NEW CASTLE, PA, October 20, 2015 – Political hardliners in the U.S., Israel, Saudi Arabia and Iran have condemned the Iranian Nuclear Deal since before talks started In their endless attempts to derail talks with Iran, they have forced advocates to defend the very act of talking with Iran.
Unfortunately, this means advocates have become so deeply entrenched in positions that they feel compelled to embrace the Iranian Nuclear Deal without even considering the impact on changing circumstances in the Middle East.
The Russian intervention crisis over Syria and Iran’s support of Russian attacks on Western-backed forces demands a proper reassessment of the Iranian Nuclear Deal.
Although the Iranian Nuclear Deal is important, the world is in a conflict with Russia and Iran, thus the Iranian Nuclear Deal must be embraced within the context of Syria and the Ukraine crisis. Avoiding this reality and implementing the Iranian Nuclear Deal in a political bubble suggests that modern world leaders do not fully comprehend the implications of what a conflict with Russia means.
Considering that about 90 percent of Russian airstrikes target moderate and Western-backed rebels, it is clear that Russia is attempting to bolster the Assad regime. Outside of intensifying anti-American rhetoric and undermining its own credibility with the launch of a ballistic missile, Iran’s support in the Russian intervention demonstrates Iran’s efforts to undermine Western interests.
Releasing up to $150 billion in Iranian assets at a time when Iran is undermining efforts to suppress the Islamic State and stem the cause of the Syrian Refugee Crisis is a foolish move.
Those funds could also be directed to help alleviate the pressure from Western sanctions on Iran’s partner Russia, which would also undermine efforts to address the Ukraine crisis.
That said, the Iranian Nuclear Deal has always been the peaceful alternative to bombing Iran. If Russia decides to protect Syria and Iran from Western intervention, however, the Iranian Nuclear Deal no longer offers any incentive to adhere to the conditions of the deal in the long term.
In other words, Iran can derive the benefits of the Iranian Nuclear Deal now, then restart its nuclear program knowing Russia will defend it from Western bombs. Implementing the deal at this time will, therefore, only strengthen Iran and Russia.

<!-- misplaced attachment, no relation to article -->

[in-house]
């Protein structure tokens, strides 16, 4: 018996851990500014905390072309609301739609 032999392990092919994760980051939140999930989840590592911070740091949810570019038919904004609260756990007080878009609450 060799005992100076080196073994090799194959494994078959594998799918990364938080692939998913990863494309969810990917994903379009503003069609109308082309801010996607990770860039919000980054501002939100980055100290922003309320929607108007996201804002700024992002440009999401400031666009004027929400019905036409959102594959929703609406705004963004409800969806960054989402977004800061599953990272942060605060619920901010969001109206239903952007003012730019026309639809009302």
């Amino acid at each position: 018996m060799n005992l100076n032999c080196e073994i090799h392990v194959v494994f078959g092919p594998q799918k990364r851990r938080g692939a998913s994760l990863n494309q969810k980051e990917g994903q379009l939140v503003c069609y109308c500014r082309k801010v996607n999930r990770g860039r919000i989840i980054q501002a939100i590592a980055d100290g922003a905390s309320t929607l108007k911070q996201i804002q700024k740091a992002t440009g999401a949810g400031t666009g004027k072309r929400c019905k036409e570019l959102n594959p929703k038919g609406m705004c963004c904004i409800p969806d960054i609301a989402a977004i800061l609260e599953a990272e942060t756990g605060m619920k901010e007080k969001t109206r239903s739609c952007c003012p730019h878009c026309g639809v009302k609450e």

Consequently, it is in Western interests to deny Iran any benefits until the West can solve its broader conflict with Russia.
Furthermore, the Iranian Nuclear Deal is sending the wrong message to the peoples of the Middle East. Even if Russia’s campaign somehow helps stabilize Syria in the end, Western collusion undermines relations with the Middle Eastern revivals of Assad and boosts anti-Western sentiments among the peoples of the Muslim world.
Delaying the implementation of the Iranian Deal does not, however, simply depend on the U.S.’s withdrawing support for the agreement. Because European powers can choose to reverse their own sanctions against Iran, European leaders must be convinced that there is a need to delay implementation until the impact of the deal on the Syrian refugee crisis, the Islamic State threat and the Ukraine crisis can be properly assessed.
Although Europeans face a far more imminent threat from the crises emanating out of Syria, Vladimir Putin has offered the world a seemingly pragmatic solution with Russia’s intervention in Syria.
Framed as an effort to bolster Western goals against the Islamic State and to crush the instability, which is driving so many crises, via the suppression of Assad’s enemies, e.g., those who dissent, Russian intervention in practice is likely to be more of a hindrance than a help. Russia’s efforts to prop up the Assad regime prevent a transition away from the collapsing government, which started the Syrian civil war by bombing its own people. Russia’s targeting of Western-backed rebels is also eliminating the better alternatives to Assad while pressuring more moderate factions to join forces with extremists.
The Iranian Nuclear Deal must be shelved for the time being.